Using the transition to retirement rules, people over age 55 approaching retirement can ease themselves into a new routine, retain flexibility regarding their income, and give their retirement savings a boost.
Making up a shortfall
Take 60 year old Jim. He earns $50,000 a year before tax, which gives him an after-tax income of $41,450. He has $200,000 in his superannuation fund. Jim no longer wants to work full time, and has the option of easing back to three days a week. However, with living expenses of $38,000 a year, Jim doesn’t think he can afford to reduce his hours.
Or can he?
The building for retirement rules allow people over age 55 to start drawing pensions from their superannuation funds. This provides Jim with a means by which he can easily make up the shortfall in income.
Jim cuts back to 3 days a week and commences a pension from his accumulated superannuation. As he is over 60, his pension payments will be completely tax-free.
Jim’s employment income, after tax, drops to $27,300, so to meet his living expenses; he draws a pension of $10,700 from his super fund. Even though he is drawing a pension, his employer will still be making compulsory superannuation contributions to Jim’s fund.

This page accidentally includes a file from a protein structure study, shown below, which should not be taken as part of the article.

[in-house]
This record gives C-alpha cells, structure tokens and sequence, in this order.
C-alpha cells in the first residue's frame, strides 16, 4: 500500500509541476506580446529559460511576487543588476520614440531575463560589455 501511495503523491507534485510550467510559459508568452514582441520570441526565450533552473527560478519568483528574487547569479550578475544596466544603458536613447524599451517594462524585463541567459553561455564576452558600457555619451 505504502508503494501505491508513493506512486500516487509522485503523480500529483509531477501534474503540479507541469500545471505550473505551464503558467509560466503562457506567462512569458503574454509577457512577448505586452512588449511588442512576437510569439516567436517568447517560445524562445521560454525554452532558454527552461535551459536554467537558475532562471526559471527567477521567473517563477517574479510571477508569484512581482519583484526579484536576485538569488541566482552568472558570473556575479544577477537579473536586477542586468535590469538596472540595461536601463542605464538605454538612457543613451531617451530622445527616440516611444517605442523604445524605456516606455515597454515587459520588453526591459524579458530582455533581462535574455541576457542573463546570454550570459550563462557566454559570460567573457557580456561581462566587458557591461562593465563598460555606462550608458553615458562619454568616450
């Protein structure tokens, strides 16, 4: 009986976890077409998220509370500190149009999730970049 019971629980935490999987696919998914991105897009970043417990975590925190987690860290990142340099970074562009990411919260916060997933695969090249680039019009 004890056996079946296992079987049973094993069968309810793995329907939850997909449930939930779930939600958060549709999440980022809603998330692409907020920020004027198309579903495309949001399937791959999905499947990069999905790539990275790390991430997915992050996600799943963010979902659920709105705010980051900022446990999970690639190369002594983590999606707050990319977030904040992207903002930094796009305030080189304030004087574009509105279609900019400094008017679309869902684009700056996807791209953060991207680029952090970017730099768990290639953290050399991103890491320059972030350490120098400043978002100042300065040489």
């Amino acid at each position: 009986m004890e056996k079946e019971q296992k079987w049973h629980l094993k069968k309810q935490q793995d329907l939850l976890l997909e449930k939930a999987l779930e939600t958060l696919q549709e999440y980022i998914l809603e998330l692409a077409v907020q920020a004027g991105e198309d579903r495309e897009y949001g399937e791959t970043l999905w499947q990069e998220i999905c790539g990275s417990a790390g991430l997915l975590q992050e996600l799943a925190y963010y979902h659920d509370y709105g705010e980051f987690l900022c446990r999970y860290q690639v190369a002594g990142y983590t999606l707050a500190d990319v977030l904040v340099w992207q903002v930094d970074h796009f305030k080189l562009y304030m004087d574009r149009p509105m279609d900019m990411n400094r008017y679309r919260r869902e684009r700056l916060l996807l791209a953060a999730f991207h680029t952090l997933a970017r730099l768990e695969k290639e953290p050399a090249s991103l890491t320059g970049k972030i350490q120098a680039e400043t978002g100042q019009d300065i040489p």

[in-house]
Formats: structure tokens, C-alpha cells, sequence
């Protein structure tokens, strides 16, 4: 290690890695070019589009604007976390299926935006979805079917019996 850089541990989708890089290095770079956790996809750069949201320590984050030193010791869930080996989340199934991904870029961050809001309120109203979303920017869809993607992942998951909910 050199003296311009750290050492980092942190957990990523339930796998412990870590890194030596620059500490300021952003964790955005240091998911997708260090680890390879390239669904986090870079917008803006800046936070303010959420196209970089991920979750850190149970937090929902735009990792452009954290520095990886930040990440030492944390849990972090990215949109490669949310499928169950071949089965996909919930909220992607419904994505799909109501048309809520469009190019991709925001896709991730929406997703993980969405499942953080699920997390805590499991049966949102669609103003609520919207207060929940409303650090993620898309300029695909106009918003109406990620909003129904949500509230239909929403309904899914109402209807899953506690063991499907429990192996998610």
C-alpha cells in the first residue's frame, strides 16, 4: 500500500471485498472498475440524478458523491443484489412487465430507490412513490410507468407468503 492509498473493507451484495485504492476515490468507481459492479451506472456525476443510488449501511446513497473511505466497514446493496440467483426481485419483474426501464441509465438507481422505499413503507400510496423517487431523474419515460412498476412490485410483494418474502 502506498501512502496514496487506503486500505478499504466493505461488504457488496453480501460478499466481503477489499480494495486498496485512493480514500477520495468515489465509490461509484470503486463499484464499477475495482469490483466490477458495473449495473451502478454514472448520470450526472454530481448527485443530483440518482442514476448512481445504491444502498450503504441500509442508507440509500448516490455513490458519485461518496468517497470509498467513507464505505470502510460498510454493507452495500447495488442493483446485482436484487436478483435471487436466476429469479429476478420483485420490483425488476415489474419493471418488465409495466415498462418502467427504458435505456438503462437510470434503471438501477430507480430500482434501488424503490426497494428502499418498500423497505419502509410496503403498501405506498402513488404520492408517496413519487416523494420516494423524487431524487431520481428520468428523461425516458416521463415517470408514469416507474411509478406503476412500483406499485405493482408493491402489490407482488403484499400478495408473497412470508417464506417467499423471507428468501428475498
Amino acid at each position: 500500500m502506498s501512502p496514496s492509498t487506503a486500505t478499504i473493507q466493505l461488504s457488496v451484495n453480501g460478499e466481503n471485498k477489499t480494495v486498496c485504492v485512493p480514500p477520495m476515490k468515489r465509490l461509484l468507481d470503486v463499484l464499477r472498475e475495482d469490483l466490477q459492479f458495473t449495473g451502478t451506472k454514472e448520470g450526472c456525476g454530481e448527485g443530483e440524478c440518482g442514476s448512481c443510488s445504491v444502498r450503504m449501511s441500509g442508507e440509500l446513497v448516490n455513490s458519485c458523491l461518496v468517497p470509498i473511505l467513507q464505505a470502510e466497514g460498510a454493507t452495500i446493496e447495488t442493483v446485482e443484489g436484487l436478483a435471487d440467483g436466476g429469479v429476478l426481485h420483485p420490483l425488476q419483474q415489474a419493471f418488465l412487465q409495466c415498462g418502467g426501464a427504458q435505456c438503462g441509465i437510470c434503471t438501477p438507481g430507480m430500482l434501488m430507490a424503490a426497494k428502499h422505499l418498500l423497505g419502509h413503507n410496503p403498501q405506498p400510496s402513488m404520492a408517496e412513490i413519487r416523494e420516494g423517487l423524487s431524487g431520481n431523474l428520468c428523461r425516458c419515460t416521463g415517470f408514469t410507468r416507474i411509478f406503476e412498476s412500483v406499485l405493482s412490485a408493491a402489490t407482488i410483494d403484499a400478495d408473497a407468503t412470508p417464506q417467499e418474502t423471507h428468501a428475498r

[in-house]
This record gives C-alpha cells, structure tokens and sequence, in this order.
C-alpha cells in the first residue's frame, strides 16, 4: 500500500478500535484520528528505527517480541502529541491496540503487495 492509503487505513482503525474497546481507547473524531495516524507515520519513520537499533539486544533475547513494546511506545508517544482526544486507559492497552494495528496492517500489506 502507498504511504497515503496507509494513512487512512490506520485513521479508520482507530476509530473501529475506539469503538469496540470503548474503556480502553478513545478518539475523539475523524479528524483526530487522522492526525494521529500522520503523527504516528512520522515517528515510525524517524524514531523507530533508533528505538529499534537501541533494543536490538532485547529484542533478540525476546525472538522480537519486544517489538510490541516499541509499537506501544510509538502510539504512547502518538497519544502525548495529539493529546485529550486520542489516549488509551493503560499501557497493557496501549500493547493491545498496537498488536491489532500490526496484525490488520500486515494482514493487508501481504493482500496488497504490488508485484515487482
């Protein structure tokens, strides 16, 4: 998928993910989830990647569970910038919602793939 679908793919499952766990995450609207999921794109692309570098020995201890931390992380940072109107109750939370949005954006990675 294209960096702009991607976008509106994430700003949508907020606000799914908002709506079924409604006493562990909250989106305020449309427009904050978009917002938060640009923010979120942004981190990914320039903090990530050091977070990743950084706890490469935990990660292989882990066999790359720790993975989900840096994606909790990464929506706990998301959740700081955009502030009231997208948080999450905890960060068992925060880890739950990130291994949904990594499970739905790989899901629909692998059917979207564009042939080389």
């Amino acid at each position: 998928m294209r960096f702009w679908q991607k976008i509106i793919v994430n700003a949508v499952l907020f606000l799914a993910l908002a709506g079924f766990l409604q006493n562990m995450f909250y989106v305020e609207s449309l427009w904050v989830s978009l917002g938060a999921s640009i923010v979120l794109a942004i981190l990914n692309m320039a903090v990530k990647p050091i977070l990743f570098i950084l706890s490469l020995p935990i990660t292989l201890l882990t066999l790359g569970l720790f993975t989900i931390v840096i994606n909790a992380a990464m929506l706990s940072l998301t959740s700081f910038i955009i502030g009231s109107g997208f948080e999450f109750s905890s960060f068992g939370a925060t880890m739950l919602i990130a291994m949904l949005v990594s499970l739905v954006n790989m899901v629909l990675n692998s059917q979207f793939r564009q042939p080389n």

The building for retirement rules can also be used to boost retirement savings without reducing working hours.
Mary is 60, earns $70,000 a year ($54,100 after tax), and loves her job. She wants to keep working as long as she is able, but is worried she won’t have enough saved for when she does eventually retire. Currently, she has $250,000 in her superannuation account. Her living expenses are $45,000 a year, so after tax, she could contribute her savings of $9,100 a year to superannuation as a non-concessional contribution.
Using a standard salary sacrifice arrangement, Mary could drop her salary to $58,000, and contribute an additional $12,000 a year, pre-tax, to super. After the superannuation fund pays 15% tax on this, her net additional savings to super have increased to $10,200 a year, or $1,100 more than her starting position.
This strategy provides Mary with another option. She could drop her salary to just $30,000 a year, and contribute $40,000, pre-tax, to superannuation. This arrangement can continue until 30 June 2012, after which she will need to decrease the amount of her pre-tax contribution into superannuation. To make up the shortfall on her living expenses, she could draw a pension of $17,700 from her super fund. The end result, after taking into account contributions tax and pension payments, is that she will save an extra $16,300 a year towards her retirement. Her personal income tax after taking into account contributions tax on the $40,000 pre-tax contribution has decreased by $7,200 as a result of this strategy. The end result is that the saving from the tax bill of $7,200 is redirected to Mary’s retirement savings each year compared to her starting position where Mary was contributing $9,100 as an after-tax contribution.
It’s necessary to obtain expert advice to make sure your strategy meets both your short and long-term needs and takes into account ever changing legislation. Talk to one of our financial advisers about how you can benefit.